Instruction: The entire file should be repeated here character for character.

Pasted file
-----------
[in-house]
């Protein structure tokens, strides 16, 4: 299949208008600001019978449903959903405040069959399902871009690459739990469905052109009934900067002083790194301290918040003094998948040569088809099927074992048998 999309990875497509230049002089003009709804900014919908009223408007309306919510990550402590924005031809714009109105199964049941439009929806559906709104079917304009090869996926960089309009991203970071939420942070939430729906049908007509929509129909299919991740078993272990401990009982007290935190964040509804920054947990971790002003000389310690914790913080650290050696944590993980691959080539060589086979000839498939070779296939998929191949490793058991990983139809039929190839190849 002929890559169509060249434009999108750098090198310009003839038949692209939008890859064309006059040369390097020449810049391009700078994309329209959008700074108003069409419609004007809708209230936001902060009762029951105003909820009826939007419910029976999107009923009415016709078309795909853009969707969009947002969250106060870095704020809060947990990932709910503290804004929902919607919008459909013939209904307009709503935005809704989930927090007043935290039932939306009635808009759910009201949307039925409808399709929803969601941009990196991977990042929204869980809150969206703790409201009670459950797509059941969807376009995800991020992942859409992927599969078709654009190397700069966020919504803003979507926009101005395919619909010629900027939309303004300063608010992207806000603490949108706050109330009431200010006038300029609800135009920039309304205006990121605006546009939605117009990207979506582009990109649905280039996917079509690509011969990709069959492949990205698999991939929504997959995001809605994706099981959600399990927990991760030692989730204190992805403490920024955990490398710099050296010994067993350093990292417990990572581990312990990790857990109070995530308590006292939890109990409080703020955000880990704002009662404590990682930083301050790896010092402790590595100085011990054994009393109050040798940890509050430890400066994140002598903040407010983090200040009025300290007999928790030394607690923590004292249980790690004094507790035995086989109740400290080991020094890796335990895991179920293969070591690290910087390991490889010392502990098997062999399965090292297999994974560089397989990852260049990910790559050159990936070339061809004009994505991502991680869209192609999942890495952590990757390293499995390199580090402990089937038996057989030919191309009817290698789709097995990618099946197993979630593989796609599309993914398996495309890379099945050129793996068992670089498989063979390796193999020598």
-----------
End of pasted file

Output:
[in-house]
């Protein structure tokens, strides 16, 4: 299949208008600001019978449903959903405040069959399902871009690459739990469905052109009934900067002083790194301290918040003094998948040569088809099927074992048998 999309990875497509230049002089003009709804900014919908009223408007309306919510990550402590924005031809714009109105199964049941439009929806559906709104079917304009090869996926960089309009991203970071939420942070939430729906049908007509929509129909299919991740078993272990401990009982007290935190964040509804920054947990971790002003000389310690914790913080650290050696944590993980691959080539060589086979000839498939070779296939998929191949490793058991990983139809039929190839190849 002929890559169509060249434009999108750098090198310009003839038949692209939008890859064309006059040369390097020449810049391009700078994309329209959008700074108003069409419609004007809708209230936001902060009762029951105003909820009826939007419910029976999107009923009415016709078309795909853009969707969009947002969250106060870095704020809060947990990932709910503290804004929902919607919008459909013939209904307009709503935005809704989930927090007043935290039932939306009635808009759910009201949307039925409808399709929803969601941009990196991977990042929204869980809150969206703790409201009670459950797509059941969807376009995800991020992942859409992927599969078709654009190397700069966020919504803003979507926009101005395919619909010629900027939309303004300063608010992207806000603490949108706050109330009431200010006038300029609800135009920039309304205006990121605006546009939605117009990207979506582009990109649905280039996917079509690509011969990709069959492949990205698999991939929504997959995001809605994706099981959600399990927990991760030692989730204190992805403490920024955990490398710099050296010994067993350093990292417990990572581990312990990790857990109070995530308590006292939890109990409080703020955000880990704002009662404590990682930083301050790896010092402790590595100085011990054994009393109050040798940890509050430890400066994140002598903040407010983090200040009025300290007999928790030394607690923590004292249980790690004094507790035995086989109740400290080991020094890796335990895991179920293969070591690290910087390991490889010392502990098997062999399965090292297999994974560089397989990852260049990910790559050159990936070339061809004009994505991502991680869209192609999942890495952590990757390293499995390199580090402990089937038996057989030919191309009817290698789709097995990618099946197993979630593989796609599309993914398996495309890379099945050129793996068992670089498989063979390796193999020598």